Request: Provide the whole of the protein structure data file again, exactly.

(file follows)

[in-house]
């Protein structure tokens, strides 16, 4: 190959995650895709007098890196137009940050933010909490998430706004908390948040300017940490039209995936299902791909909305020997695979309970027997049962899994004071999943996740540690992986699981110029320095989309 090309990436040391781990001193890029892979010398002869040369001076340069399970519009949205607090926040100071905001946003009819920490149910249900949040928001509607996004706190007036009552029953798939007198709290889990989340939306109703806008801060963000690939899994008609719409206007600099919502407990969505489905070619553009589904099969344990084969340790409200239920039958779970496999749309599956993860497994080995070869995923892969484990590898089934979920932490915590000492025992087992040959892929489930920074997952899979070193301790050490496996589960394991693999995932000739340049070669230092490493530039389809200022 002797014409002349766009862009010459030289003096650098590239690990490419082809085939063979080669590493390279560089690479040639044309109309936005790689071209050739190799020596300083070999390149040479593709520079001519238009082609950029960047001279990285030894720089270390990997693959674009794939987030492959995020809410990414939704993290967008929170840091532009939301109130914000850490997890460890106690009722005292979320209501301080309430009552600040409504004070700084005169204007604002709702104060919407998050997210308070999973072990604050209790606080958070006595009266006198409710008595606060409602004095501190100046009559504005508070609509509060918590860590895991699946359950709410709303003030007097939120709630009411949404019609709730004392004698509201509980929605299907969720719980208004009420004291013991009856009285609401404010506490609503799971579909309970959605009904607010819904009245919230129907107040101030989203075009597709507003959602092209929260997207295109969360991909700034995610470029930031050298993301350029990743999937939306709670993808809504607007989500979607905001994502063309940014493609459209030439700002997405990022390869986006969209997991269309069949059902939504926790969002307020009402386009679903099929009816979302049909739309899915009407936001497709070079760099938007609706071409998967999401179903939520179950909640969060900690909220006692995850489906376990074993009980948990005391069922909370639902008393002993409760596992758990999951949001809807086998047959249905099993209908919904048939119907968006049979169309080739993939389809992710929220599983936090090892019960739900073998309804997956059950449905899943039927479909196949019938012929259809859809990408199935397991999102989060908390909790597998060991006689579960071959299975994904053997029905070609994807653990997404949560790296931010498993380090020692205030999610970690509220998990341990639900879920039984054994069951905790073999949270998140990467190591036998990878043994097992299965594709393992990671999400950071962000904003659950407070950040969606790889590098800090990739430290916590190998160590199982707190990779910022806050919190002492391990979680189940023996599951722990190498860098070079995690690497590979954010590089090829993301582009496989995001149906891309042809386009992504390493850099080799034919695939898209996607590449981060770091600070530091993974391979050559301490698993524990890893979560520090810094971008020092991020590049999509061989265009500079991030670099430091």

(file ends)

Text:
[in-house]
């Protein structure tokens, strides 16, 4: 190959995650895709007098890196137009940050933010909490998430706004908390948040300017940490039209995936299902791909909305020997695979309970027997049962899994004071999943996740540690992986699981110029320095989309 090309990436040391781990001193890029892979010398002869040369001076340069399970519009949205607090926040100071905001946003009819920490149910249900949040928001509607996004706190007036009552029953798939007198709290889990989340939306109703806008801060963000690939899994008609719409206007600099919502407990969505489905070619553009589904099969344990084969340790409200239920039958779970496999749309599956993860497994080995070869995923892969484990590898089934979920932490915590000492025992087992040959892929489930920074997952899979070193301790050490496996589960394991693999995932000739340049070669230092490493530039389809200022 002797014409002349766009862009010459030289003096650098590239690990490419082809085939063979080669590493390279560089690479040639044309109309936005790689071209050739190799020596300083070999390149040479593709520079001519238009082609950029960047001279990285030894720089270390990997693959674009794939987030492959995020809410990414939704993290967008929170840091532009939301109130914000850490997890460890106690009722005292979320209501301080309430009552600040409504004070700084005169204007604002709702104060919407998050997210308070999973072990604050209790606080958070006595009266006198409710008595606060409602004095501190100046009559504005508070609509509060918590860590895991699946359950709410709303003030007097939120709630009411949404019609709730004392004698509201509980929605299907969720719980208004009420004291013991009856009285609401404010506490609503799971579909309970959605009904607010819904009245919230129907107040101030989203075009597709507003959602092209929260997207295109969360991909700034995610470029930031050298993301350029990743999937939306709670993808809504607007989500979607905001994502063309940014493609459209030439700002997405990022390869986006969209997991269309069949059902939504926790969002307020009402386009679903099929009816979302049909739309899915009407936001497709070079760099938007609706071409998967999401179903939520179950909640969060900690909220006692995850489906376990074993009980948990005391069922909370639902008393002993409760596992758990999951949001809807086998047959249905099993209908919904048939119907968006049979169309080739993939389809992710929220599983936090090892019960739900073998309804997956059950449905899943039927479909196949019938012929259809859809990408199935397991999102989060908390909790597998060991006689579960071959299975994904053997029905070609994807653990997404949560790296931010498993380090020692205030999610970690509220998990341990639900879920039984054994069951905790073999949270998140990467190591036998990878043994097992299965594709393992990671999400950071962000904003659950407070950040969606790889590098800090990739430290916590190998160590199982707190990779910022806050919190002492391990979680189940023996599951722990190498860098070079995690690497590979954010590089090829993301582009496989995001149906891309042809386009992504390493850099080799034919695939898209996607590449981060770091600070530091993974391979050559301490698993524990890893979560520090810094971008020092991020590049999509061989265009500079991030670099430091």